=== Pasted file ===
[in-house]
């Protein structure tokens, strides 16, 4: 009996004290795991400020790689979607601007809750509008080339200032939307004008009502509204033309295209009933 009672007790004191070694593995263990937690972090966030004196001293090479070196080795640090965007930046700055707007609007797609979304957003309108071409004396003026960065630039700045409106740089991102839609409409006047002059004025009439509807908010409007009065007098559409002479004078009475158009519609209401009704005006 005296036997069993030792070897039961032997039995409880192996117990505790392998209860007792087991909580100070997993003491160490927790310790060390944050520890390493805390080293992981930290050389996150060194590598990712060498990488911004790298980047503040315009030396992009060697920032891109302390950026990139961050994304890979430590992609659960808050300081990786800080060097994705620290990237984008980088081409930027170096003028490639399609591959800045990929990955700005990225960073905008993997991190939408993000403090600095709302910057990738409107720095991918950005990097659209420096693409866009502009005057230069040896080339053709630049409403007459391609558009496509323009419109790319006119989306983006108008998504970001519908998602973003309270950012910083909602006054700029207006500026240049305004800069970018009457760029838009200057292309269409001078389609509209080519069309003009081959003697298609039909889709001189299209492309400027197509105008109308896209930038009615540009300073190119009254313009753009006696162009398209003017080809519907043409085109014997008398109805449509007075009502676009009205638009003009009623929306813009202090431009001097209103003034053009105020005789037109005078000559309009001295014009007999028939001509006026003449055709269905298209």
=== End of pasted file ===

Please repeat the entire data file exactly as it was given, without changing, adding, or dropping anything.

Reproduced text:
[in-house]
């Protein structure tokens, strides 16, 4: 009996004290795991400020790689979607601007809750509008080339200032939307004008009502509204033309295209009933 009672007790004191070694593995263990937690972090966030004196001293090479070196080795640090965007930046700055707007609007797609979304957003309108071409004396003026960065630039700045409106740089991102839609409409006047002059004025009439509807908010409007009065007098559409002479004078009475158009519609209401009704005006 005296036997069993030792070897039961032997039995409880192996117990505790392998209860007792087991909580100070997993003491160490927790310790060390944050520890390493805390080293992981930290050389996150060194590598990712060498990488911004790298980047503040315009030396992009060697920032891109302390950026990139961050994304890979430590992609659960808050300081990786800080060097994705620290990237984008980088081409930027170096003028490639399609591959800045990929990955700005990225960073905008993997991190939408993000403090600095709302910057990738409107720095991918950005990097659209420096693409866009502009005057230069040896080339053709630049409403007459391609558009496509323009419109790319006119989306983006108008998504970001519908998602973003309270950012910083909602006054700029207006500026240049305004800069970018009457760029838009200057292309269409001078389609509209080519069309003009081959003697298609039909889709001189299209492309400027197509105008109308896209930038009615540009300073190119009254313009753009006696162009398209003017080809519907043409085109014997008398109805449509007075009502676009009205638009003009009623929306813009202090431009001097209103003034053009105020005789037109005078000559309009001295014009007999028939001509006026003449055709269905298209």